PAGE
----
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Surviving the Holidays at Home

By Taylor Allen, MS

Going home for the holidays can be a great time to see family and friends you haven’t seen in a while. There are home cooked meals, readily available washers and dryers, and potentially a room all to yourself with no roommates/dormmates!

Meme of basket of dirty laundry with caption of "Dirty laundry? Bringing it to Mom's house."

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It can be a time to see friends from home and spend quality time with parents, siblings, and sometimes extended family. However, coming home for the holidays after experiencing the independence of college life (whether it be for the first time or the third or fourth time) can have its challenges as well.

Family Expectations Versus Your Expectations 

When students come home for break, parents and family members can sometimes expect a student to spend most of their time with the family because they’ve been away for quite a few months.  It’s also a little different than coming home over summer break because the holidays are typically time to spend with immediate and extended family. On the other hand, as a student you might want to see all the high school friends you haven’t seen in months or make some extra cash at a part-time job for the upcoming spring semester. 

It can be important to have a conversation with your family before you arrive home for winter break to discuss their expectations and your expectations for the break.  For example, their expectations of how much family time you’ll have and making sure to set aside time to see your hometown friends. This way everyone is on the same page and you get the most out of your time at home! 

Relatives Who Just Don't Know What to Say, or Don't Care...

We all know that one relative who just doesn’t have a filter. Whether it’s Uncle Bob or Aunt Lisa, relatives can be very direct about many different topics when you come home to visit.  

Meme from Game of Thrones.  Man standing with sword and a caption of "Brace Yourself. Annoying relatives are coming."

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Relatives tend to have opinions about your weight and eating habits, your love life (or lack thereof), politics, and other topics that they just shouldn’t comment on at a family gathering.  If Nana comes up to you and says, “Wow, you look a little heavy, you should get on a diet,” it can be very hurtful and upsetting. Some ways to confront Nana, or anyone else, are:

  • "Nana, that's a pretty rude thing to say to someone.  Let's talk about something else."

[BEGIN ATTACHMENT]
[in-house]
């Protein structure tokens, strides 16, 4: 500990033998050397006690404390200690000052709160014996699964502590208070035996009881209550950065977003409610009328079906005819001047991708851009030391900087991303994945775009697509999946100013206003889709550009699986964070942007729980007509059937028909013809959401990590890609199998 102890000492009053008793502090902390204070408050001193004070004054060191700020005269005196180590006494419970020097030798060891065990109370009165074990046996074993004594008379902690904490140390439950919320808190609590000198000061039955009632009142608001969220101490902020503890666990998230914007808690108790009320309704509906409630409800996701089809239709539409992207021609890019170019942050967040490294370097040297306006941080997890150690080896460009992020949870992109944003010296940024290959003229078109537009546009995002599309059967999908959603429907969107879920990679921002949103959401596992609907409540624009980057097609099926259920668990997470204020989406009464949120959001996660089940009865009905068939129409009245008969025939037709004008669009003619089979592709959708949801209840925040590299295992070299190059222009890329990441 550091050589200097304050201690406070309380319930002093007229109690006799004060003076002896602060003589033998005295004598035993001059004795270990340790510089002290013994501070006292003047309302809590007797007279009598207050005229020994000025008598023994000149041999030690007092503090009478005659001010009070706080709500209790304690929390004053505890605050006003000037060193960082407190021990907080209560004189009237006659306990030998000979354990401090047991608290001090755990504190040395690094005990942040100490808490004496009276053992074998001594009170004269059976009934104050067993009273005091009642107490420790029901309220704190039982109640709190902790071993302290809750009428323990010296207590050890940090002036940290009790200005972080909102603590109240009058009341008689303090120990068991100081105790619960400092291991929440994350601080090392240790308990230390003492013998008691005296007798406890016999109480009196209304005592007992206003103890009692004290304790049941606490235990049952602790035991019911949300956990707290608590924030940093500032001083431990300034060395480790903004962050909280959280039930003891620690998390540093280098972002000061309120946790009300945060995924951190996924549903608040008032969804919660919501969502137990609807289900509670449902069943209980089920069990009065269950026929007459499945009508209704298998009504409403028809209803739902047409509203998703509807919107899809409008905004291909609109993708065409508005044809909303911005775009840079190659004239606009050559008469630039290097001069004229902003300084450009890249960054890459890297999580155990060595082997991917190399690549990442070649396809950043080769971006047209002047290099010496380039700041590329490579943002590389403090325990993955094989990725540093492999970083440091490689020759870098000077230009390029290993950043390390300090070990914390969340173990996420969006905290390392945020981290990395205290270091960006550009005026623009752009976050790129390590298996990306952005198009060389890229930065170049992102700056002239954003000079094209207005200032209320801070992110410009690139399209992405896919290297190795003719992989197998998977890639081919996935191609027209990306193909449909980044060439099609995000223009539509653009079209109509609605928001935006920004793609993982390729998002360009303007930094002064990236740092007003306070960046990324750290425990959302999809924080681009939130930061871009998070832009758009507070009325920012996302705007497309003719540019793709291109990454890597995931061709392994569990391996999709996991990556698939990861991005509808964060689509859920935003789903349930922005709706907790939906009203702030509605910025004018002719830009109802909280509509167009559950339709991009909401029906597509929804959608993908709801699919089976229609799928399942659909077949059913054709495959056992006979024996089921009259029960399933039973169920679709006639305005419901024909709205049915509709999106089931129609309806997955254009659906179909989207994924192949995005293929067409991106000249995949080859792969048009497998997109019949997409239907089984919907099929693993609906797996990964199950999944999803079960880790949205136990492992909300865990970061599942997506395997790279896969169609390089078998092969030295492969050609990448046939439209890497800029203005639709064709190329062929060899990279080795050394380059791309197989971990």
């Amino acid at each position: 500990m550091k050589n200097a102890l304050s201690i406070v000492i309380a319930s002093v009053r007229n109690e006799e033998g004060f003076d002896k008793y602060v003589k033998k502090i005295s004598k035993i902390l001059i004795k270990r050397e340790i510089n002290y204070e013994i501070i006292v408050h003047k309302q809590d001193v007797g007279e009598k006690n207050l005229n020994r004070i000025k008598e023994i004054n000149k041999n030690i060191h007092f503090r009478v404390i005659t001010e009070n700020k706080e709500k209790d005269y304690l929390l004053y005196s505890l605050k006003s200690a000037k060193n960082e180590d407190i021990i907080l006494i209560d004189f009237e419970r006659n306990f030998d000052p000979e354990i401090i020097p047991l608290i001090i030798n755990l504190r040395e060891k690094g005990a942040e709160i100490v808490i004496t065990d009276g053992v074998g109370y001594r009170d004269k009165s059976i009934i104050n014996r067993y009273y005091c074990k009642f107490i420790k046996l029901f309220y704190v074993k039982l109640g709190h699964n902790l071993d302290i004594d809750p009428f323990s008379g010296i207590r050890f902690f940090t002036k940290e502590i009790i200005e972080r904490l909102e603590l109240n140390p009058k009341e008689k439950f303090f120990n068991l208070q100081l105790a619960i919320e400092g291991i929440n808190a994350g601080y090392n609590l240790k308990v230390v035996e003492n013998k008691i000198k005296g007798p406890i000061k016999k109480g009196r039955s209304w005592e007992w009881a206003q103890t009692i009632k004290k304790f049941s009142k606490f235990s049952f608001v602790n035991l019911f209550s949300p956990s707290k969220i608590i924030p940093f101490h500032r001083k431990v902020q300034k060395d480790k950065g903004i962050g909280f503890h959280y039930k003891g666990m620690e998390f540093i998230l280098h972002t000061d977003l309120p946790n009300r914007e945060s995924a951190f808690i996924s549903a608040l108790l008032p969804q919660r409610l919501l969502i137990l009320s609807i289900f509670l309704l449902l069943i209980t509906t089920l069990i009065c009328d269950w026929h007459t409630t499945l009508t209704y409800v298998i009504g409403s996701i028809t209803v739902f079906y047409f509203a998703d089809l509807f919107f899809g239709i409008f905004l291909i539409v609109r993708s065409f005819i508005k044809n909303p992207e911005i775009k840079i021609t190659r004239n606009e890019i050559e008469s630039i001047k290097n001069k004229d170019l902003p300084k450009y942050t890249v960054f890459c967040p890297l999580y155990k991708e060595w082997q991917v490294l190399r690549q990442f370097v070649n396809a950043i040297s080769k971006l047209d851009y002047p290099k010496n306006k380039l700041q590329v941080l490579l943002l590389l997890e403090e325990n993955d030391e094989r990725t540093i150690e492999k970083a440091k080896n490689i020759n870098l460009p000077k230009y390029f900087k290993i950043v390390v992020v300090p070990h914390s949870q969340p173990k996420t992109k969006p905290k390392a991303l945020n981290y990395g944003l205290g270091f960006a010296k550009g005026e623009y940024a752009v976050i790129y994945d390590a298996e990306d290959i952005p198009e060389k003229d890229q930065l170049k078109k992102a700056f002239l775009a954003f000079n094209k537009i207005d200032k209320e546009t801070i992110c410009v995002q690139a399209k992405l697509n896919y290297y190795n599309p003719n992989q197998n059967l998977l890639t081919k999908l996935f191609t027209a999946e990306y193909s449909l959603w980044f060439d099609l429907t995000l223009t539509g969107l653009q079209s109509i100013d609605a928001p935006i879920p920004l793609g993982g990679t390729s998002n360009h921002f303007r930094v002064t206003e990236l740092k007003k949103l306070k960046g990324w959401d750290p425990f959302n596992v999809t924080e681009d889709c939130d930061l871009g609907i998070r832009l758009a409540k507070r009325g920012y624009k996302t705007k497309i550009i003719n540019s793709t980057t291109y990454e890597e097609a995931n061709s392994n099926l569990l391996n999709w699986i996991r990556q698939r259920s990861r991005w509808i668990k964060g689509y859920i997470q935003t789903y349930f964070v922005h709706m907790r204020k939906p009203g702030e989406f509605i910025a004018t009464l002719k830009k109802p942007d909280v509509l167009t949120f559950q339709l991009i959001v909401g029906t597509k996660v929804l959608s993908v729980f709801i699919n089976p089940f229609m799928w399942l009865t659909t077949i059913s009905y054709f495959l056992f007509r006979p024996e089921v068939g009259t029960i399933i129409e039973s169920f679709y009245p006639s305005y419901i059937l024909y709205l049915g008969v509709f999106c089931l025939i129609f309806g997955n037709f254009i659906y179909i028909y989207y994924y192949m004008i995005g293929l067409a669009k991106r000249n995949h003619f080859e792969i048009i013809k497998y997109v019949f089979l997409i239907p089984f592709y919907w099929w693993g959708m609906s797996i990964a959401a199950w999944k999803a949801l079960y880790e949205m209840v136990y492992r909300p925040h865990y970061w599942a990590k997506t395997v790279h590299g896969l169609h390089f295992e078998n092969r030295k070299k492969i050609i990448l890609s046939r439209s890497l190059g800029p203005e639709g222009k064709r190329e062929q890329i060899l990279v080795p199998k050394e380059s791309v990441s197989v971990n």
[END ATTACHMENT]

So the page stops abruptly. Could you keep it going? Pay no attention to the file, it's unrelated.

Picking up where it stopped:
• "Aunt Leslie, my body isn't up for discussion.  I'm going to pretend you didn't go there.  How's your Etsy business doing?"

If someone continues to press you about something personal or something that makes you very uncomfortable and upset, you don’t have to engage in the conversation. This sometimes requires a very direct, but respectful statement, such as, “I’m not interested in discussing this, we need to talk about something else.”

It can be very difficult to confront the ones we love, but it’s important to know how to switch the topic or have a way out of the conversation if you need it. 

Ways to Cope with the Family 

If going home is something you know will be a challenging time for you, make sure you have friends you can visit or call to vent and let it all out. Removing yourself from a trying conversation and using a meditation app, listening to a couple of your favorite songs, or even taking a quick drive around the neighborhood can help relax you before re-entering the battlefield of over-opinionated relatives.  

Going home for the holidays can be a bittersweet experience, but hopefully you’ll be able to use some of these tips to make sure your time at home is enjoyable! 

We know that there can sometimes be a lot of family stress to deal with and these tips are not exhaustive. The Carruth Center for Psychological and Psychiatric Services offers free individual and group counseling if you need someone to talk to or would like to learn about different ways to manage some of this family stress. You can call (304) 293-4431 to schedule an appointment. 

Taylor Allen

Taylor Allen is a second-year doctoral student in Counseling Psychology at WVU. She is a supervised advanced trainee at the Carruth Center, where she provides individual counseling to students. She received her master’s degree at Florida State University in Sport Psychology and has worked as a supervised performance coach with collegiate athletes. Outside of school, Taylor can be found at Crossfit, hiking around Morgantown and Ohiopyle (weather permitting), and listening to live music. 

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